He does not think the book as a physical object will be going away any time soon, though he does see - as the digital world progresses - “the emphasis is shifting to manuscript materials and ephemera.”
As for deaccessioning, the process by which libraries move out duplicates and other material that they no longer want, Silver stated “the Lilly does not deaccession.” It does however pass along its “out of scope materials” to other libraries in the IU network of schools and facilities.
When it comes to gifts, “We love them, but please, not unsolicited.” Silver advised prospective benefactors to consult with the library before making the donation, and lamented that many people continue to believe if the volume in hand is more than 20 years old “it is very old and must be valuable.”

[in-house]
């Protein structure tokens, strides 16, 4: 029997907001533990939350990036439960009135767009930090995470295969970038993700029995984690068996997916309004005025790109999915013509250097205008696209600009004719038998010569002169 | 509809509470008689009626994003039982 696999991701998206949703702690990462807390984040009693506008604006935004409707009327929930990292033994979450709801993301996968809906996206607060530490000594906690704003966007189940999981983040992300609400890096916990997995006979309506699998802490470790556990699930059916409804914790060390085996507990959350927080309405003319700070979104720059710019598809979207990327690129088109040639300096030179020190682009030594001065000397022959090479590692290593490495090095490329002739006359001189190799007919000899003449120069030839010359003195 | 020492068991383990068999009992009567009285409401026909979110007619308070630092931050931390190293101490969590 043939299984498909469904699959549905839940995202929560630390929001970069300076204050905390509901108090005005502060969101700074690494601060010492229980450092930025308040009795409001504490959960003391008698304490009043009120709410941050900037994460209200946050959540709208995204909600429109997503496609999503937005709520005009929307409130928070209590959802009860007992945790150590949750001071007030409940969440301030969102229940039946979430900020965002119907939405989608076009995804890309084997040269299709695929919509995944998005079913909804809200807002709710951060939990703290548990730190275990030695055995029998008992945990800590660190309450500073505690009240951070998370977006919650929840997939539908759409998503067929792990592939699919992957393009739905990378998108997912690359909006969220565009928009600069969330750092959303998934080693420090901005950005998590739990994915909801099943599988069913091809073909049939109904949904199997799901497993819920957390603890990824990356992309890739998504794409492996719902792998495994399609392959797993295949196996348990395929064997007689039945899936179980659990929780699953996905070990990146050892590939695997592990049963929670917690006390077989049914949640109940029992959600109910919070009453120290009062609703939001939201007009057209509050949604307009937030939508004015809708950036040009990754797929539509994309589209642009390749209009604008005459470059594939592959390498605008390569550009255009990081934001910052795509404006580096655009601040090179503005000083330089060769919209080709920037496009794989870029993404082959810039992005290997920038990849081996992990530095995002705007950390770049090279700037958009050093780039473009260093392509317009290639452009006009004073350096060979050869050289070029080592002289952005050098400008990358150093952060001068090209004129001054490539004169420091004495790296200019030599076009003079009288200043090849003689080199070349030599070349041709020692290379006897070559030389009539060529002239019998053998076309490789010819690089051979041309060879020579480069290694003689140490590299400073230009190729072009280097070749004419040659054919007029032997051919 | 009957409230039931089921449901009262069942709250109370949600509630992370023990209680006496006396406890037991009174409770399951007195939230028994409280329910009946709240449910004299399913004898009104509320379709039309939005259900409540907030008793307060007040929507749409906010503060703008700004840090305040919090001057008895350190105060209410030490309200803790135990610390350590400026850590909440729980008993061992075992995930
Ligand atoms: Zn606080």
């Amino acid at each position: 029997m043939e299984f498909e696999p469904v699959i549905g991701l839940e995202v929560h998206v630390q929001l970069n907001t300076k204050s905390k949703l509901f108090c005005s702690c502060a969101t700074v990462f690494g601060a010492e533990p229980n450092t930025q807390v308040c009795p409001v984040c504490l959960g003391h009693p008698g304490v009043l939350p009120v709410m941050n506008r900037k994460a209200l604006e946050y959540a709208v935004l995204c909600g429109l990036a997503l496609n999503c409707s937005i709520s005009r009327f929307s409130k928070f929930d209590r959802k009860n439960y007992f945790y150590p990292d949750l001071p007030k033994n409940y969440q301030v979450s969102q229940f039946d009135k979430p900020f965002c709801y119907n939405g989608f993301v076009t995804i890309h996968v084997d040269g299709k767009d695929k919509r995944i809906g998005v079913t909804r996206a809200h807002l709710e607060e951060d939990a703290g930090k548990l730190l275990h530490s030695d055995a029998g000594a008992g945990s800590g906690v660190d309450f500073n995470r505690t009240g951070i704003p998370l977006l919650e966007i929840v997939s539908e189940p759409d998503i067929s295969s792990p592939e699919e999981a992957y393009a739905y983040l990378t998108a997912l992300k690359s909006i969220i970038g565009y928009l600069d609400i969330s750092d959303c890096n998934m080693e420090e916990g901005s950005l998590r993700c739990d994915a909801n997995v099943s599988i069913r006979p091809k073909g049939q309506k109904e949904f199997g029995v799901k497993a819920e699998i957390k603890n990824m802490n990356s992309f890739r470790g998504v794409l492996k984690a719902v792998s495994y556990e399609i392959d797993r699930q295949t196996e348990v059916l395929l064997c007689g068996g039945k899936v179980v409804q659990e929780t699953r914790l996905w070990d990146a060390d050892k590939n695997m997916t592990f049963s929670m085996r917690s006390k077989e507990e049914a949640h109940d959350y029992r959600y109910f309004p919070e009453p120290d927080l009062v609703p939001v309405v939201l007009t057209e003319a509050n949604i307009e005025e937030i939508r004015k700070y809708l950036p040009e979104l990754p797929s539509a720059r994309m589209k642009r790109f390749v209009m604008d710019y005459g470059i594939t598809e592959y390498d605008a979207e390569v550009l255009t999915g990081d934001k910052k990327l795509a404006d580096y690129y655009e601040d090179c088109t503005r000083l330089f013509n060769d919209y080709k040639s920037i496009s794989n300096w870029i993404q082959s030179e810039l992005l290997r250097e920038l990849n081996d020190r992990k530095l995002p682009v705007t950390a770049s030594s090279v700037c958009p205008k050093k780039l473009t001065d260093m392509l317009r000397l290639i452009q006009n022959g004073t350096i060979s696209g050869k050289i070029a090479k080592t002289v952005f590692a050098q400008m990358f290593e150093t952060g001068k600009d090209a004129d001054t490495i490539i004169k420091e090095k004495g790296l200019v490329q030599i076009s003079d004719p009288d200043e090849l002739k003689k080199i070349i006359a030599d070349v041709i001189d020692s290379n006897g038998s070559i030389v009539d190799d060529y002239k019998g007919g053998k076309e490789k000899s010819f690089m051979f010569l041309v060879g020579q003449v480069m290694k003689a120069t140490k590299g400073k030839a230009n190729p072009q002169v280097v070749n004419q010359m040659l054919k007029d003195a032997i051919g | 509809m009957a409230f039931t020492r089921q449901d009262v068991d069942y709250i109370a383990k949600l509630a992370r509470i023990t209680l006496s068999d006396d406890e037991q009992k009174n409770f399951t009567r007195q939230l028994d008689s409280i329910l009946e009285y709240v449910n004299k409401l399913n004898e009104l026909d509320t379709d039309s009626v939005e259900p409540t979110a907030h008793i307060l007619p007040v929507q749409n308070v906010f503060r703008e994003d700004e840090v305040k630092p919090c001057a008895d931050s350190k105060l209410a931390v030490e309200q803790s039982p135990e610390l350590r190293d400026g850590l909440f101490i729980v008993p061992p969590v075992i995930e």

The new director comes with a substantial reputation for scholarship, writing and teaching. For many years he has offered a course on rare books reference materials at IU. In 2012, for the first time, he presented a five day version at the University of Virginia’s Rare Books School. He’s back in Charlottesville this year in July for a second installment.
Silver said the course covers an estimated 350 sources both print and electronic. Last year’s students (a mix of dealers, librarians and others in the field) gave it excellent reviews. (Links to this and other summer courses follow).